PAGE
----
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You Can 'Take It Easy' or Get What You Want (but not both)

Updated: Jul 2, 2020

Just chillin' may not get you where you want to go. (Photo credit: Lisen Kaci from Pixabay.)

EARLIER IN MY "DREAM LIFE" IN THE COUNTRY, I experienced a remarkable day that's become a metaphor for what it takes to fulfill a vision for a satisfying life. The story reflects a simple pleasure of country living.

But simple isn't necessarily easy.

Not So Easy Does It

One Saturday, our family relished a peaceful evening grilling ribs over an open fire under a comfortably cool, moonless, but star-filled, evening. My wife and I, plus the seven children still at home at the time, laughed, roasted the ends of sticks, and petted the family golden retriever. The two hours were idyllic.

But it came at the cost of what we endured for the several hours before that.

So they could parboil the ribs and prep the evening veggies, my wife and teenage daughters shoveled out cooking space from the day’s previous meals, fruit and vegetable preserving, and assorted other activities in our Grand Central Kitchen.

I corralled our three youngest—complete with their ever-present special needs ranging from mild autism to Down syndrome—and we readied the outdoor venue.

After piling a month’s worth of empty, burnable animal feed bags from the porch into the pick-up truck, along with buckets for water and a couple of Tiki torches, we headed to the barn (a half mile down the driveway and up the road) for more empty bags, camping chairs, and shovels. That done, we drove back past the house to our “upper field,” where several years ago my second son had spent countless hours hacking briars and chopping weeds to clear a picturesque spot along the creek for camping and cookouts.


No matter what you attempt,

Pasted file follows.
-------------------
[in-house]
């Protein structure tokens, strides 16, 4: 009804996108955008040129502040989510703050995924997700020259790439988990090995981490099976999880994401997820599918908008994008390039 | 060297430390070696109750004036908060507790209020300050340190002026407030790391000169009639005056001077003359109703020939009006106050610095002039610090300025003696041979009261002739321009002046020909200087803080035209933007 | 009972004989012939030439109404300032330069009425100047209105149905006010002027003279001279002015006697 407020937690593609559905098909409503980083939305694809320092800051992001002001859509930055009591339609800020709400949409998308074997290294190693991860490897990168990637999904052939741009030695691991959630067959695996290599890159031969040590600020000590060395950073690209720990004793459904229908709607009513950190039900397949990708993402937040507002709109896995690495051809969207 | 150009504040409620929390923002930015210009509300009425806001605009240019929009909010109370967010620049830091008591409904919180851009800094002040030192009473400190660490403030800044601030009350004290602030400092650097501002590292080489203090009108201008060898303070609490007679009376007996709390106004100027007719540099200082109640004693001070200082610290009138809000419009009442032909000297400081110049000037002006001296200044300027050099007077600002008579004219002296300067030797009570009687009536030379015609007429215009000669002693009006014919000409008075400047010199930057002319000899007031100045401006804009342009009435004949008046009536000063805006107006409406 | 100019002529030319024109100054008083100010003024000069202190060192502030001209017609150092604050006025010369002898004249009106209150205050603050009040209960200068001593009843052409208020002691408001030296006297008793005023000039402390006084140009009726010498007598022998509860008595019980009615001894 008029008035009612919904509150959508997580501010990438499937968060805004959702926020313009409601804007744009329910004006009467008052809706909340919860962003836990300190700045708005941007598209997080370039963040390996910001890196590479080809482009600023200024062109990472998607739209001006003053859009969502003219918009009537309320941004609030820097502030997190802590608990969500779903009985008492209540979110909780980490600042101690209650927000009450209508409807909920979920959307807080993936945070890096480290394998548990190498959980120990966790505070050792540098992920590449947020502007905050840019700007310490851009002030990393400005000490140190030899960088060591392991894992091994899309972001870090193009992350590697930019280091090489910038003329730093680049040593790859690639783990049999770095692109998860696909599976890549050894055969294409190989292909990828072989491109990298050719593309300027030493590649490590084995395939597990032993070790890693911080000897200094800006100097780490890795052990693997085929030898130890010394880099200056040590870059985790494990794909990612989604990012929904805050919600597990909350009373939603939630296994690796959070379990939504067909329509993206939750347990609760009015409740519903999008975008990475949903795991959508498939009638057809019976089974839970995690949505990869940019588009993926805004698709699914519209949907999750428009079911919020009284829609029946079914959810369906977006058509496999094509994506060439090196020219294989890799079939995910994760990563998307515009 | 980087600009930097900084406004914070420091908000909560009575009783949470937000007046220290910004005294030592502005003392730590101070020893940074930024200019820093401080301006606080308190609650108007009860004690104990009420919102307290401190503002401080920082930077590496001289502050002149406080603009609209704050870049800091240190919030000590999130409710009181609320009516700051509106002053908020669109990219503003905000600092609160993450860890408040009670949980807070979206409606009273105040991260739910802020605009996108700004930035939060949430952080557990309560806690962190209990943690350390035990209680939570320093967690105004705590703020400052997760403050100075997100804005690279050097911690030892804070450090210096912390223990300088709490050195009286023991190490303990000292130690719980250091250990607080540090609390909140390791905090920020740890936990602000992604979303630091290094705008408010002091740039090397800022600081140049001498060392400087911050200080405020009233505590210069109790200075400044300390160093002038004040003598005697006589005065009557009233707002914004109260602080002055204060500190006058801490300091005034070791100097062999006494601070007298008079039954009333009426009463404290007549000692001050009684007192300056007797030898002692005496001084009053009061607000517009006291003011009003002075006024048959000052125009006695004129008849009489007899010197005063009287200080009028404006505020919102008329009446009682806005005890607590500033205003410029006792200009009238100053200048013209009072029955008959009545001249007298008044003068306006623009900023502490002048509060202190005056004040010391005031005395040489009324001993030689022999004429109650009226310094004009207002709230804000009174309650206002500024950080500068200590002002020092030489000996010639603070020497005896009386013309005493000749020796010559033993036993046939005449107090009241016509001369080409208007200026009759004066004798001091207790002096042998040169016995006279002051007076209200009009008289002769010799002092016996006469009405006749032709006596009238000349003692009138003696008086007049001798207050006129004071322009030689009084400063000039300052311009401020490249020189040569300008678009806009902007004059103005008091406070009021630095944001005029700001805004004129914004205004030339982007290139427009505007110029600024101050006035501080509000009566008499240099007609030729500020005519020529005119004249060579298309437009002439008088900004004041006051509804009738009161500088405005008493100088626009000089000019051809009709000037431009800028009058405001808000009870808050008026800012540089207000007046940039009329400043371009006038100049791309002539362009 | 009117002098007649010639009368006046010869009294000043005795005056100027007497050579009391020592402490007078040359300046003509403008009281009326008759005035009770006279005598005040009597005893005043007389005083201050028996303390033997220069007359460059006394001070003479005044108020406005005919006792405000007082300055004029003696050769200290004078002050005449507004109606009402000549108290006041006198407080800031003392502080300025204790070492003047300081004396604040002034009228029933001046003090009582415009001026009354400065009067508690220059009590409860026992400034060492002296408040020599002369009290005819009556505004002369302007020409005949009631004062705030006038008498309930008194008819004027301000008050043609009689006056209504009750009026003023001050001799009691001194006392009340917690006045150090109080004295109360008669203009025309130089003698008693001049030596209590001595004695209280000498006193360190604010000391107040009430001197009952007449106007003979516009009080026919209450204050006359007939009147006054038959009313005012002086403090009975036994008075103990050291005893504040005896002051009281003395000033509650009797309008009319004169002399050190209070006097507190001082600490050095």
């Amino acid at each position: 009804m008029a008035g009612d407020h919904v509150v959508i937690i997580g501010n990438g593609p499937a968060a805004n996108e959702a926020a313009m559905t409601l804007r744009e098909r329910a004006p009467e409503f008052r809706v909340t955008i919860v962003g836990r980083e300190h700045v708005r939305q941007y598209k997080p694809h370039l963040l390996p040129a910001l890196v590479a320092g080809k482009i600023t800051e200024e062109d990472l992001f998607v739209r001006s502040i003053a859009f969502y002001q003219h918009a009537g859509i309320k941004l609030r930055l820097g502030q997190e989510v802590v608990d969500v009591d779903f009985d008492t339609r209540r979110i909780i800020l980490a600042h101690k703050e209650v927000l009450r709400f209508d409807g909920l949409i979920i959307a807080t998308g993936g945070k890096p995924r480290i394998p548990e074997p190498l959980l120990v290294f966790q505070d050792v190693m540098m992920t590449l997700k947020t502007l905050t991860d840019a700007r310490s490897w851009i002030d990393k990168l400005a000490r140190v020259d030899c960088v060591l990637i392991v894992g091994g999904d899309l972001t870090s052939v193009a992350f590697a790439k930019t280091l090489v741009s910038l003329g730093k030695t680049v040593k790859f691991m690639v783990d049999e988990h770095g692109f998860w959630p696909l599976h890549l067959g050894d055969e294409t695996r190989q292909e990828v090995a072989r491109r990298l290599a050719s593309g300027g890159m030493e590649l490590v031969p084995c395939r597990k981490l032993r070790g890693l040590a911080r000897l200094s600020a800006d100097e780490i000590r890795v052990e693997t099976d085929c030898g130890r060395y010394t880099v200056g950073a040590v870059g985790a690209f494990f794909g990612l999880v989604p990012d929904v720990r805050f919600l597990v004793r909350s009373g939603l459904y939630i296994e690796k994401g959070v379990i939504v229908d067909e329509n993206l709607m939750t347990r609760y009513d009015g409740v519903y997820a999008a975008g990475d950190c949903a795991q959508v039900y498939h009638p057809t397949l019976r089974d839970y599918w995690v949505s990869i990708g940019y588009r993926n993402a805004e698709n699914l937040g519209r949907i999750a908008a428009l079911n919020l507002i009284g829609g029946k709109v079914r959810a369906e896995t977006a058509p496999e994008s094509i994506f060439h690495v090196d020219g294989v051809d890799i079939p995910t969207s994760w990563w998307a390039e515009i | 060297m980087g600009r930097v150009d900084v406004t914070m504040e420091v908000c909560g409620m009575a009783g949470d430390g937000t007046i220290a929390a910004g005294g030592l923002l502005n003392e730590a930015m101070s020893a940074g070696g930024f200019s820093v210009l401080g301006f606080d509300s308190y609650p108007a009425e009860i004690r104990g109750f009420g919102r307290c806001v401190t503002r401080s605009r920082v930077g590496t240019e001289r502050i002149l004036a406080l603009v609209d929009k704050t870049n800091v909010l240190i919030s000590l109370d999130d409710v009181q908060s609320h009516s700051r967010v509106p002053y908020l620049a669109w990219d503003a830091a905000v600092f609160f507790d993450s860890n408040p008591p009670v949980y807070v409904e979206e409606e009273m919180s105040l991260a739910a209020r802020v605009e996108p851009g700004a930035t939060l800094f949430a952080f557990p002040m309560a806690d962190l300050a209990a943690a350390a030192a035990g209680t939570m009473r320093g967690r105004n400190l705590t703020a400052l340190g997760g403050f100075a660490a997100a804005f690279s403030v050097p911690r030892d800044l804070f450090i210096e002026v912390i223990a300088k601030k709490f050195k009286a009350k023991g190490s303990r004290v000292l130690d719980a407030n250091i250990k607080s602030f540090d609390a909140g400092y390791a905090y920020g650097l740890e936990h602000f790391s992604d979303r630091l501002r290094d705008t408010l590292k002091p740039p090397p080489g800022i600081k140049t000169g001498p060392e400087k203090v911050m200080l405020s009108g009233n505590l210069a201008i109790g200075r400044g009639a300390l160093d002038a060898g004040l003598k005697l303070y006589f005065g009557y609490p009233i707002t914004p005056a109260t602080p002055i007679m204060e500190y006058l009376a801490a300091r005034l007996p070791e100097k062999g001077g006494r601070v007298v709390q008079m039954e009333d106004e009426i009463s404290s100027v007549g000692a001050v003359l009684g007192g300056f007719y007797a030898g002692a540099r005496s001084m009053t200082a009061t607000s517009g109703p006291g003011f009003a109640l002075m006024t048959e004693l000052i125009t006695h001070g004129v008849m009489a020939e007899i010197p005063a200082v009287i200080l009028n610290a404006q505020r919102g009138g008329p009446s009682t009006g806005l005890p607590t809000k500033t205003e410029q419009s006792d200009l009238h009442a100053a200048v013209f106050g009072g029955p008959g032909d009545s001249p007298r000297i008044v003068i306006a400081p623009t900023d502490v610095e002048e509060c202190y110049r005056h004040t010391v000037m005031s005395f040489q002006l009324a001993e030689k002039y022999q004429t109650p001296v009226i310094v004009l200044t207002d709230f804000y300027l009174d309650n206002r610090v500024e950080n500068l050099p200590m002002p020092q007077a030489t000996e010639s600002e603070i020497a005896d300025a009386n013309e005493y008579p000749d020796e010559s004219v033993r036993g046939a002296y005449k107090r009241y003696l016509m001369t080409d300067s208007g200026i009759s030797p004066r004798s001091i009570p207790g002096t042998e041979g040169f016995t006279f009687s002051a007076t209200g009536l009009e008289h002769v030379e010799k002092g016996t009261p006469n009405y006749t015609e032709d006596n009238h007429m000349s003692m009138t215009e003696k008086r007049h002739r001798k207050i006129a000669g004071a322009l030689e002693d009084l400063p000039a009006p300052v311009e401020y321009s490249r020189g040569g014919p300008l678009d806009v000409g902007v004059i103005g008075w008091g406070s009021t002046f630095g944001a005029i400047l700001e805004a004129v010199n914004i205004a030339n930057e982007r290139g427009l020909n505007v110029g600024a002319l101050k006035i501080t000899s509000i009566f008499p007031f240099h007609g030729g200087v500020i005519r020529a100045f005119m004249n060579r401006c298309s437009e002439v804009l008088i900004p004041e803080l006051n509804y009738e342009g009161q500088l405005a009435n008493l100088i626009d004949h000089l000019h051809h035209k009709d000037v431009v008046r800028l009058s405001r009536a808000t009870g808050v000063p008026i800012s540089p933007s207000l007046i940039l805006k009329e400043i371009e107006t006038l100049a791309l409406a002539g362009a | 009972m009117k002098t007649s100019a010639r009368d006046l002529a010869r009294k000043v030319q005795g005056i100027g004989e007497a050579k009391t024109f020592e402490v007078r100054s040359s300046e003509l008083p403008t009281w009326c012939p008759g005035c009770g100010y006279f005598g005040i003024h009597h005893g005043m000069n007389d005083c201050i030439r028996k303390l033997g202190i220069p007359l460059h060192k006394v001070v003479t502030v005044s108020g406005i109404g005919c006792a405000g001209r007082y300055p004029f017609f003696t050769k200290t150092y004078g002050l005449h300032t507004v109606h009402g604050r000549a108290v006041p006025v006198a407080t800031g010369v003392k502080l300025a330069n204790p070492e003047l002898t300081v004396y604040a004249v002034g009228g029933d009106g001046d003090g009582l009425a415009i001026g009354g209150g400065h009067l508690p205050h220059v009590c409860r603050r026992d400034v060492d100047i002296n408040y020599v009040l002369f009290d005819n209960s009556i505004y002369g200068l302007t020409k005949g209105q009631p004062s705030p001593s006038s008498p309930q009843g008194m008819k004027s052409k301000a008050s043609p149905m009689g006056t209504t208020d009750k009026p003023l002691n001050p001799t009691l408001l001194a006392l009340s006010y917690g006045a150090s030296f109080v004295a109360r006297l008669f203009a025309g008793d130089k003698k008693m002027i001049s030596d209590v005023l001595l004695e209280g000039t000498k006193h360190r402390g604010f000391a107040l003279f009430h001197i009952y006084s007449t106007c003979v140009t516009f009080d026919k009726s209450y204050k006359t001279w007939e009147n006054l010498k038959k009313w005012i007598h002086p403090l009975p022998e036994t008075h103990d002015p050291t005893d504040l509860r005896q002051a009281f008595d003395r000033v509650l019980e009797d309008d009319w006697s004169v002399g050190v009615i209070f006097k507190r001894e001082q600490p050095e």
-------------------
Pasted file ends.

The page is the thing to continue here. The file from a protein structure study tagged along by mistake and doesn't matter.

if it's worthwhile, it won't come easy.


I cajoled the youngsters into dragging branches from the tree line to the burning pit where I tasked myself with unloading the dredgings from porch and barn.

I glanced periodically back toward the house to gauge my wife’s progress milking the cow, so I could time the start of the fire in order to have coals ready when she arrived with the ribs. About dusk, my team and I lit the fire. Our timing was just right, and ribs made the grill top just before it got too dark to see them.

So: Idyllic evening? Delightful setting? The feeling of a charmed existence? You bet.

I wouldn’t trade that simple evening by the fire for any “blockbuster entertainment” either coast could conjure. But getting there wasn’t easy.

And therein lies the metaphor: No matter what you attempt, if it’s worthwhile, it won’t come easy.

Simple Spirituality the Hard Way

It’s tempting to think of monasteries as bastions of simple living . . . the sublime reward of daily prayers and companionship with like-minded folks.

Daily prayers, yes, but what about the nightly ones? While monastic schedules usually begin at what most of us would consider an ungodly hour, one community I know of sets the bar for hardness in their mode of simple living.

Eighty miles southeast of Phoenix, in the desolate but breathtaking seclusion of the Sonoran Desert, monks at St. Anthony’s Greek Orthodox Monastery are up and at ‘em every morning of every day (yes, that’s all seven days a week!) in time to begin the “daily” prayer regimen at 1:45 A.M.

And even if individual monks are relatively penniless, monasteries as a whole absolutely cannot be. Monks the world over spend days in hard work—making fine cheese and wine (praise be!), training dogs, publishing books, crafting gifts, maintaining retreat centers, counseling, and serving churches and the indigent. A high price for a simple life. Again, though, I dare say they would tell you it’s worth it.

Get Perspective, Not a Complex

Goethe promised that easy would come. (Photo credit: Anja from Pixabay.)

As philosopher, poet, and playwright Johann Goethe reputedly said, “Everything is hard before it is easy.”

I’ve spent a long time learning that, just because a pursuit is hard, doesn’t mean I’m doing something wrong. Often, in fact, the things that provide the greatest reward are the most demanding.

Mine included moving out of town, growing at least some of our own food, and starting a business.

Whatever yours might be, if you’re wondering what you’ve gotten yourself into, just make sure your perspective is right as you pursue a dream in life:

Having a hard life is not your goal, but neither is avoiding one.

Easy won’t get you there, but hard is worth the effort.


For more about the rewards of not choosing "easy," check out my previous post “Letting Go of Easy.”

And since we’ve talked about a dream being hard before it’s easy, imagine what it took to make this inspired performance look so easy: “A Million Dreams” by The Piano Guys.


(To get weekly ideas and action steps for doing Different, subscribe to this blog—and get a free copy of my e-book,

Better than Perfect.)

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